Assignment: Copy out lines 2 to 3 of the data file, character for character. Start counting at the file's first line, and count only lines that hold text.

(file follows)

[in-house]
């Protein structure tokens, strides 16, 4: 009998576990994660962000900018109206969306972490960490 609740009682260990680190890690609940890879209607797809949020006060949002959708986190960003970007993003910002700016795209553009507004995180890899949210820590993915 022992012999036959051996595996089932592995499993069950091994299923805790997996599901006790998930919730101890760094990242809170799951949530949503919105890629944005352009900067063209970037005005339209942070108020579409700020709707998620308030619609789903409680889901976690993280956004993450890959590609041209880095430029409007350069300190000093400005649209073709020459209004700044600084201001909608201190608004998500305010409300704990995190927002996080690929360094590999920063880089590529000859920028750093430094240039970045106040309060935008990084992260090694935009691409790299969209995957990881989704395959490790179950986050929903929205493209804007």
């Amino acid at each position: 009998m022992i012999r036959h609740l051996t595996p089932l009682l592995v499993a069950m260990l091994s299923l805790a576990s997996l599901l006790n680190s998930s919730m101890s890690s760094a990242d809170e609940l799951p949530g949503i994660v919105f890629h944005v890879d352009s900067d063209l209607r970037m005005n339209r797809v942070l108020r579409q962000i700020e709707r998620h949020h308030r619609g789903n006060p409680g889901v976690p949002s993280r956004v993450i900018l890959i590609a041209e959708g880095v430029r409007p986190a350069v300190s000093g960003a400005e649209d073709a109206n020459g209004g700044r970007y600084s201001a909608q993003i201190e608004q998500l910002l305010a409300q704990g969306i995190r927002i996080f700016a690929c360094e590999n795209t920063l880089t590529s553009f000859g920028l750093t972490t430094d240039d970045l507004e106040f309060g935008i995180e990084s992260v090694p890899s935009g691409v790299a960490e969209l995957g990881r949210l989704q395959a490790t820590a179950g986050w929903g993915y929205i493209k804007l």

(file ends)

């Protein structure tokens, strides 16, 4: 009998576990994660962000900018109206969306972490960490 609740009682260990680190890690609940890879209607797809949020006060949002959708986190960003970007993003910002700016795209553009507004995180890899949210820590993915 022992012999036959051996595996089932592995499993069950091994299923805790997996599901006790998930919730101890760094990242809170799951949530949503919105890629944005352009900067063209970037005005339209942070108020579409700020709707998620308030619609789903409680889901976690993280956004993450890959590609041209880095430029409007350069300190000093400005649209073709020459209004700044600084201001909608201190608004998500305010409300704990995190927002996080690929360094590999920063880089590529000859920028750093430094240039970045106040309060935008990084992260090694935009691409790299969209995957990881989704395959490790179950986050929903929205493209804007």
């Amino acid at each position: 009998m022992i012999r036959h609740l051996t595996p089932l009682l592995v499993a069950m260990l091994s299923l805790a576990s997996l599901l006790n680190s998930s919730m101890s890690s760094a990242d809170e609940l799951p949530g949503i994660v919105f890629h944005v890879d352009s900067d063209l209607r970037m005005n339209r797809v942070l108020r579409q962000i700020e709707r998620h949020h308030r619609g789903n006060p409680g889901v976690p949002s993280r956004v993450i900018l890959i590609a041209e959708g880095v430029r409007p986190a350069v300190s000093g960003a400005e649209d073709a109206n020459g209004g700044r970007y600084s201001a909608q993003i201190e608004q998500l910002l305010a409300q704990g969306i995190r927002i996080f700016a690929c360094e590999n795209t920063l880089t590529s553009f000859g920028l750093t972490t430094d240039d970045l507004e106040f309060g935008i995180e990084s992260v090694p890899s935009g691409v790299a960490e969209l995957g990881r949210l989704q395959a490790t820590a179950g986050w929903g993915y929205i493209k804007l």